PARIS — A knife-wielding man decapitated a teacher near a school in a suburb north of Paris on Friday afternoon and was later shot dead by the police, officials said, in a confrontation that quickly escalated into a trauma that captivated all of France.
A police officer with knowledge of the attack confirmed French media reports that the victim was a history teacher at a local school who had shown caricatures of the Prophet Muhammad in class. The officer requested anonymity because of the ongoing investigation.
France’s antiterrorism prosecutors immediately took over the investigation, and Interior Minister Gerald Darmanin cut short a trip to Morocco to fly back to Paris. President Emmanuel Macron went to the scene, according to the Élysée, seat of the presidency.
Little other information was immediately available about the victim, the attacker or the attack itself, which took place in the suburb of Eragny. But the underlying themes conjured up France’s recent history of terrorist attacks.
The decapitation came three weeks after a knife-wielding man wounded two people in Paris near the site of the former Charlie Hebdo office — the scene of a 2015 terrorist attack targeting the satirical newspaper for its caricatures of the Prophet Muhammad that became the focus of a criminal trial.
On Friday, a police union official told the French television station BFM that witnesses had seen the attacker in Eragny cutting the victim’s throat and shouting “Allahu akbar” — God is greatest.
The national police were called, officials said, and after having discovered the decapitated victim, confronted the assailant nearby, close to a school.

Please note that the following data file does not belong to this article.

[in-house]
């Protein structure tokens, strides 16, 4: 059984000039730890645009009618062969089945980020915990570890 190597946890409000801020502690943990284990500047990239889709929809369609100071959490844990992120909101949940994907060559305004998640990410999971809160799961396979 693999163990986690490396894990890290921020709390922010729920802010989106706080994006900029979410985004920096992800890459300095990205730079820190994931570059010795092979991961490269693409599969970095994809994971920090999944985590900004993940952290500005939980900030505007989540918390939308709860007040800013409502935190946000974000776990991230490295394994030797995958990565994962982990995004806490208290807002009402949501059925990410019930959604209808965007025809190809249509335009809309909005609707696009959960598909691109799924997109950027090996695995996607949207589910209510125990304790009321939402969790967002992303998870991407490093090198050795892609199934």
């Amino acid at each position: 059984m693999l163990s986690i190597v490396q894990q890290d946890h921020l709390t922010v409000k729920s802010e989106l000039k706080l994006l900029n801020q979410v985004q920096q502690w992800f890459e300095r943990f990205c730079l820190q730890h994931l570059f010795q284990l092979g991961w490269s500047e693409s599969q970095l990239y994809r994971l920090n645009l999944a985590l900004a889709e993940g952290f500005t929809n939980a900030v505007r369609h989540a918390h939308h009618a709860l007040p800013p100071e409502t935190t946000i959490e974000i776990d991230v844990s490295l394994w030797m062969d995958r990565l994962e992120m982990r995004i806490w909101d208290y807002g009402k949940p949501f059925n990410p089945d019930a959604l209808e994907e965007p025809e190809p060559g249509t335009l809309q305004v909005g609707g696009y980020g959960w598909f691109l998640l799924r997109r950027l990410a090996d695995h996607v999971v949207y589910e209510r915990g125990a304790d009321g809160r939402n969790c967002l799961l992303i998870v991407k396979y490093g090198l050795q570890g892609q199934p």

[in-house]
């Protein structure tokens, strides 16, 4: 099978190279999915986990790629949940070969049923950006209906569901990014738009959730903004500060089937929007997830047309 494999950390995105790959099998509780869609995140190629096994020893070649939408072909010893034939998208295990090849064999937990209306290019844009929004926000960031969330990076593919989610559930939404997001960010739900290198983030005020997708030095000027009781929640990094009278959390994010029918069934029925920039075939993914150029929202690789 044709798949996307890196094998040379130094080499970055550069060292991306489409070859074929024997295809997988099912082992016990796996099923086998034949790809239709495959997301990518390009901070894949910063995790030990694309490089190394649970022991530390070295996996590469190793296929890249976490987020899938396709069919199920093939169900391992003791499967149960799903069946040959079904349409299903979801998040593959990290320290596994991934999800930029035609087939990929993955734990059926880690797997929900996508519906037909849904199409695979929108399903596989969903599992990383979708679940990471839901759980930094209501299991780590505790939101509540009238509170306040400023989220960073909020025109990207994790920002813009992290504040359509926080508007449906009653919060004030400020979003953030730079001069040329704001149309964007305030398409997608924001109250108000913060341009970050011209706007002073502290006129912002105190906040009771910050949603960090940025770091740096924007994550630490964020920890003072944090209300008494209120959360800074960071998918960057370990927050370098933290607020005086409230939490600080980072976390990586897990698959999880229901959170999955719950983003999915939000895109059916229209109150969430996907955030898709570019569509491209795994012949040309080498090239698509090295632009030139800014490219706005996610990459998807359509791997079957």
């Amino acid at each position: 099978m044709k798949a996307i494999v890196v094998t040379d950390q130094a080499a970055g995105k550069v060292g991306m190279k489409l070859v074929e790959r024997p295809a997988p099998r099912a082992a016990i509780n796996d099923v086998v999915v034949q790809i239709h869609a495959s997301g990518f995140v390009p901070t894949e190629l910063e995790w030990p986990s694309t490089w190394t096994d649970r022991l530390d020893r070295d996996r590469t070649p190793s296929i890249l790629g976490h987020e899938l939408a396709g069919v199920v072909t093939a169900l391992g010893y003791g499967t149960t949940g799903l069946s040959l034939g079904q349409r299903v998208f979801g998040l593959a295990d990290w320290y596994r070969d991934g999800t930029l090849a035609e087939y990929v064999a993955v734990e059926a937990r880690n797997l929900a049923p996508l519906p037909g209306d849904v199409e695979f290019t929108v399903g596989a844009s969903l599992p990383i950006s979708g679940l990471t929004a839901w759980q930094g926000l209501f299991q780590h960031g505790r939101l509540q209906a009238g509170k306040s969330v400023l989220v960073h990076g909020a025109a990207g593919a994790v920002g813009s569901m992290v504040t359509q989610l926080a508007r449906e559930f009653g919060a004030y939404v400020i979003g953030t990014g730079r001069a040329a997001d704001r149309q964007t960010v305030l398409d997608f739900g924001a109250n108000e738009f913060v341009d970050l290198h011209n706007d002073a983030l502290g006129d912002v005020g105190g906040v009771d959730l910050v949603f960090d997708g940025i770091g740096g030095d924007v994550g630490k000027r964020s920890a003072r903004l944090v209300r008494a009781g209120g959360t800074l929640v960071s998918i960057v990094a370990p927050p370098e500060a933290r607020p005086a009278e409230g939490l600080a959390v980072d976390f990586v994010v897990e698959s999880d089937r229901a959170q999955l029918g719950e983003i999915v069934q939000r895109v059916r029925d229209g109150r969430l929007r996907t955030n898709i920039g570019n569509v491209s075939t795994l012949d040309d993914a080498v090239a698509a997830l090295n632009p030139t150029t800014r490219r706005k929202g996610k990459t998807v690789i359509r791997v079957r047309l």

Brandishing a large knife, he threatened the officers, and after refusing to surrender, was shot 10 times, they said.
A prosecutor from the country’s special antiterrorism unit was immediately sent to investigate, officials said.
The killing of the teacher quickly took on national proportions Friday evening. Representatives in France’s parliament rose to “honor the victim’s memory,” said the president of the session, parliamentary deputy Hugues Renson.
“The assassination of a history teacher is an attack on freedom of expression and the values of the republic,” the president of the National Assembly, Richard Ferrand, said on Twitter. “To attack a teacher is to attack all French citizens and freedom,” he said.
“A teacher was killed just for doing his job,” Sophie Venetitay, a teachers’ union official, told BFM. She said the teacher taught a course on freedom of expression, during the course of which the caricatures were shown, “and that seems to have been at the origin of this tragedy.”